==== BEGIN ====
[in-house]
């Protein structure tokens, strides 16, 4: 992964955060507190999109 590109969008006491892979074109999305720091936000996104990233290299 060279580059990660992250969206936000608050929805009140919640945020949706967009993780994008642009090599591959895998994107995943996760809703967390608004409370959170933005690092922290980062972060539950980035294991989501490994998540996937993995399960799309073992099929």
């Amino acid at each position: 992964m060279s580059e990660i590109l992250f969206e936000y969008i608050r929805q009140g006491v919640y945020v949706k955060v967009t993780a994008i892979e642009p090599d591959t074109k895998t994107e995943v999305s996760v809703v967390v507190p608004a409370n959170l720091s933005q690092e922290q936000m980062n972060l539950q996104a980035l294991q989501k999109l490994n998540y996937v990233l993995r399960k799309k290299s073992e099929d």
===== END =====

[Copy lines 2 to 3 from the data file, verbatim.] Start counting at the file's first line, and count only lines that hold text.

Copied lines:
């Protein structure tokens, strides 16, 4: 992964955060507190999109 590109969008006491892979074109999305720091936000996104990233290299 060279580059990660992250969206936000608050929805009140919640945020949706967009993780994008642009090599591959895998994107995943996760809703967390608004409370959170933005690092922290980062972060539950980035294991989501490994998540996937993995399960799309073992099929």
């Amino acid at each position: 992964m060279s580059e990660i590109l992250f969206e936000y969008i608050r929805q009140g006491v919640y945020v949706k955060v967009t993780a994008i892979e642009p090599d591959t074109k895998t994107e995943v999305s996760v809703v967390v507190p608004a409370n959170l720091s933005q690092e922290q936000m980062n972060l539950q996104a980035l294991q989501k999109l490994n998540y996937v990233l993995r399960k799309k290299s073992e099929d």